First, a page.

The Global Burden of Ischemic Heart Disease in 1990 and 2010CLINICAL PERSPECTIVE
The Global Burden of Disease 2010 Study
Background—Ischemic heart disease (IHD) burden consists of years of life lost from IHD deaths and years of disability lived with 3 nonfatal IHD sequelae: nonfatal acute myocardial infarction, angina pectoris, and ischemic heart failure. Our aim was to estimate the global and regional burden of IHD in 1990 and 2010.
Methods and Results—Global and regional estimates of acute myocardial infarction incidence and angina and heart failure prevalence by age, sex, and world region in 1990 and 2010 were estimated based on data from a systematic review and nonlinear mixed-effects meta-regression methods. Age-standardized acute myocardial infarction incidence and angina prevalence decreased globally between 1990 and 2010; ischemic heart failure prevalence increased slightly. The global burden of IHD increased by 29 million disability-adjusted life-years (29% increase) between 1990 and 2010. About 32.4% of the growth in global IHD disability-adjusted life-years between 1990 and 2010 was attributable to aging of the world population, 22.1% was attributable to population growth, and total disability-adjusted life-years were attenuated by a 25.3% decrease in per capita IHD burden (decreased rate). The number of people living with nonfatal IHD increased more than the number of IHD deaths since 1990, but >90% of IHD disability-adjusted life-years in 2010 were attributable to IHD deaths.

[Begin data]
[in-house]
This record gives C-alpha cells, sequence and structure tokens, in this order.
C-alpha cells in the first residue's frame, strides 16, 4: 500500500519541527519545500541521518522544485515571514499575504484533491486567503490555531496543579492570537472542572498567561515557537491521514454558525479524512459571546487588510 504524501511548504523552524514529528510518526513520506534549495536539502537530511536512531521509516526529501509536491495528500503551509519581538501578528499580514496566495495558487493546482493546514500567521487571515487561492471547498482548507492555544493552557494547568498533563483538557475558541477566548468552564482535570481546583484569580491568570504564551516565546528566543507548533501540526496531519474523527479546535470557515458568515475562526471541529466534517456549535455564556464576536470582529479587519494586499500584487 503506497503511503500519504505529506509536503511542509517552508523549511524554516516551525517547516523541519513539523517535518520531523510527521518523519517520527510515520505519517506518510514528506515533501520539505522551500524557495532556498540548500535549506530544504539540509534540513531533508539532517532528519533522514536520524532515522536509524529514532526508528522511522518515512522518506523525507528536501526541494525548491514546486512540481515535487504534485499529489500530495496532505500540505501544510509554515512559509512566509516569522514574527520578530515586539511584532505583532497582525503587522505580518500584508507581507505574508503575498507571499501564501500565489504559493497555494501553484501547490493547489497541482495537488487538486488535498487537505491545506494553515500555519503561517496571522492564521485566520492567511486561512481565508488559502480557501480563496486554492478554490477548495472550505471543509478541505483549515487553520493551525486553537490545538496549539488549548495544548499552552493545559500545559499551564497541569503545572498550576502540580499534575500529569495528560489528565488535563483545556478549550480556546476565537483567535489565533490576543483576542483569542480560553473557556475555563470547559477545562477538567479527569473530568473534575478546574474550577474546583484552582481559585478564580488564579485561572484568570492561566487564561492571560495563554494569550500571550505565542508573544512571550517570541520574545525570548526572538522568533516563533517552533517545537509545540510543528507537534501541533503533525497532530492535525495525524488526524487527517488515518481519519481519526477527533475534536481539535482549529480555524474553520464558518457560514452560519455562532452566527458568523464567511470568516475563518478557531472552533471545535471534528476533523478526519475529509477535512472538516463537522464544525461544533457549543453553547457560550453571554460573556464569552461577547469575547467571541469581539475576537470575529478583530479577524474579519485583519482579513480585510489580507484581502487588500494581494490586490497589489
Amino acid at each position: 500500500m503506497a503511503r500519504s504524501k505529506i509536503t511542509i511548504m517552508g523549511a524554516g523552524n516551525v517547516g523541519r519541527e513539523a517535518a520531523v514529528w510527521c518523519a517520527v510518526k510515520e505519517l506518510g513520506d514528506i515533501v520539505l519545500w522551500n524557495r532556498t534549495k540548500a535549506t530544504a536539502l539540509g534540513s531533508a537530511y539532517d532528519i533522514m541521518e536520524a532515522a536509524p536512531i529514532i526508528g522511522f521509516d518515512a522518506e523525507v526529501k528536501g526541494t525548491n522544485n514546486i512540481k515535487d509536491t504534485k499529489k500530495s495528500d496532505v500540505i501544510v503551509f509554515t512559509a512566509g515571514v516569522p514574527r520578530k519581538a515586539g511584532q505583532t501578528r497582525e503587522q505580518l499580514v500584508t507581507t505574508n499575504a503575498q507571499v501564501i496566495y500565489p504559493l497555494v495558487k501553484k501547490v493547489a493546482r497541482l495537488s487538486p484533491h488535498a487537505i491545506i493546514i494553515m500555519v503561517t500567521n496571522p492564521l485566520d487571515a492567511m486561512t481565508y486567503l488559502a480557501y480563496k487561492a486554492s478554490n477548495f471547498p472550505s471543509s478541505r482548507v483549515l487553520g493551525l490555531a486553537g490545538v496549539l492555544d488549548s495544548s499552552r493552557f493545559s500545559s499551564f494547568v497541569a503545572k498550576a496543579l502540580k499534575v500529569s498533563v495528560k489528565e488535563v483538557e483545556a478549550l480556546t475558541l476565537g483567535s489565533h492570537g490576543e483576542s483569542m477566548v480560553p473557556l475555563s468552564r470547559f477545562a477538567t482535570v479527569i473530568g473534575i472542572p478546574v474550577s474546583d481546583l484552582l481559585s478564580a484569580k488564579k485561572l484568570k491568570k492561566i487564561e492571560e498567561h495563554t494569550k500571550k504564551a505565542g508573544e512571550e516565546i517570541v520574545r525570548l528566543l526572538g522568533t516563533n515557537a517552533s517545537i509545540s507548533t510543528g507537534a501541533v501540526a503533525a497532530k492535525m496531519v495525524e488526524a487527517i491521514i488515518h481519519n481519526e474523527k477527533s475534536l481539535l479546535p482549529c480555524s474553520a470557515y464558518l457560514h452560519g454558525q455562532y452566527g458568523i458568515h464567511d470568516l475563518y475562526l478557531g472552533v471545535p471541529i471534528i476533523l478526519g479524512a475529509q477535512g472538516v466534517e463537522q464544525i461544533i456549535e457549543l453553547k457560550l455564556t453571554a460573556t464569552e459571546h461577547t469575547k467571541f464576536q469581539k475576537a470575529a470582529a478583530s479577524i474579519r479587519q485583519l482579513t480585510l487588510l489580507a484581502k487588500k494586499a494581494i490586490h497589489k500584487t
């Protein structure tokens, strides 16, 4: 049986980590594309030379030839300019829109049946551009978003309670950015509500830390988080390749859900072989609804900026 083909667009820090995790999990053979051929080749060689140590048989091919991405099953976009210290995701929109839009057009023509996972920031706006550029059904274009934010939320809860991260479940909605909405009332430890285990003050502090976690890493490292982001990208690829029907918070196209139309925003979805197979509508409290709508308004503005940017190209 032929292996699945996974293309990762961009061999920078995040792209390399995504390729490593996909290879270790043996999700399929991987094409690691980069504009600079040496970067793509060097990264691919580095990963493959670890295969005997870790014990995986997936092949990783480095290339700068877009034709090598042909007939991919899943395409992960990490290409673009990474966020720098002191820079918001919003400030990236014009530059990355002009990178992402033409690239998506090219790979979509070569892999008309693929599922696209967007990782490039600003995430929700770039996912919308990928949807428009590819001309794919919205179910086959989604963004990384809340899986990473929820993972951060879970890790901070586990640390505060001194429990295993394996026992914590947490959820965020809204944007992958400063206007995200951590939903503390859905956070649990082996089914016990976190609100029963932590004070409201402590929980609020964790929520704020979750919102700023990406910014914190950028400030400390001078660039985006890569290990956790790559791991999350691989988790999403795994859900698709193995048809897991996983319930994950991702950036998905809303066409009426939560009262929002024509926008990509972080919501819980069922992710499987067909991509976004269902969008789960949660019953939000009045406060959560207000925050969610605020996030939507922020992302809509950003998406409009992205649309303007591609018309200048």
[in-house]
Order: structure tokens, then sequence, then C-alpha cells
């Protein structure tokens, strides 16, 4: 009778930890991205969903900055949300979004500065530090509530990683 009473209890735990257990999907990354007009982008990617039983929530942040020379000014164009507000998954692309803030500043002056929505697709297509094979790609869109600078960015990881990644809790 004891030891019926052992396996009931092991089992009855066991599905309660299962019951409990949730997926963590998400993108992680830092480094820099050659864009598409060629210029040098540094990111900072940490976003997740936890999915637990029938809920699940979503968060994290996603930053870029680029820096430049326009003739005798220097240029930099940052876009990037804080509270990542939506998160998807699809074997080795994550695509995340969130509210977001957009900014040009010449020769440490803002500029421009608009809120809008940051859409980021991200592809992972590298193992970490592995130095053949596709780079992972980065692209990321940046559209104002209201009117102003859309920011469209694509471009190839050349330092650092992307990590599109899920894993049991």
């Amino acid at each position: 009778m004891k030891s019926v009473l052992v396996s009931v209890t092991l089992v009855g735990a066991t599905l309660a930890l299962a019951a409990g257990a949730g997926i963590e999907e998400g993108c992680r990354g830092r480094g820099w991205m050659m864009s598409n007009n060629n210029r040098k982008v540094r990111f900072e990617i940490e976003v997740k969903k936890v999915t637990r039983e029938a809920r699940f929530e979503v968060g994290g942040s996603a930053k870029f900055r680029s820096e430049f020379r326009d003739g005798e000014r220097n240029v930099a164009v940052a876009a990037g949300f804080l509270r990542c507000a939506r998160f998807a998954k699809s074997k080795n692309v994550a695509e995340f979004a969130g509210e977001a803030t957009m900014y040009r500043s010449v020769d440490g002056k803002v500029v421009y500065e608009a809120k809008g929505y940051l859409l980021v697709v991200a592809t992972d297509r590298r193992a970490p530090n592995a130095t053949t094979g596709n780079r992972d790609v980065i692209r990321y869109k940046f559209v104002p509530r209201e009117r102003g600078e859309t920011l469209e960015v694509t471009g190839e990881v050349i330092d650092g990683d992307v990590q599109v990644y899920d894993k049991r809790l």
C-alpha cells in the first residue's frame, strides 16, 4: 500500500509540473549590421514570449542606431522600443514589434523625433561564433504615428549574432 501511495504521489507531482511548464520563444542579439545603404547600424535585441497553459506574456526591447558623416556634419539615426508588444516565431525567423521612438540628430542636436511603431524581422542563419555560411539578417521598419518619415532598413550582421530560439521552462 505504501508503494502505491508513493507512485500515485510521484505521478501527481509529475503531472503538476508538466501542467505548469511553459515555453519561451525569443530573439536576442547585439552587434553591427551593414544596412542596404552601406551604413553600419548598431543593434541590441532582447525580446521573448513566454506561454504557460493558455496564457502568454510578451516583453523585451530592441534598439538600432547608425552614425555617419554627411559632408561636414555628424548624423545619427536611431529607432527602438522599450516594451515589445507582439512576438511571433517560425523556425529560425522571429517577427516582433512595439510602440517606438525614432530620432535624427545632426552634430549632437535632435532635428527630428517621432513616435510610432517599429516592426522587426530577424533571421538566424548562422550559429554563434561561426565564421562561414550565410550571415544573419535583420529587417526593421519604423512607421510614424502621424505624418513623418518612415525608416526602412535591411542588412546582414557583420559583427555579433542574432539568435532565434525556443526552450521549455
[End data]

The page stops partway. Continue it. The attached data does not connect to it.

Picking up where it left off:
Conclusions—Globally, age-standardized acute myocardial infarction incidence and angina prevalence have decreased, and ischemic heart failure prevalence has increased since 1990. Despite decreased age-standardized fatal and nonfatal IHD in most regions since 1990, population growth and aging led to a higher global burden of IHD in 2010.
- Received May 24, 2013.
- Accepted December 16, 2013.
- © 2014 American Heart Association, Inc.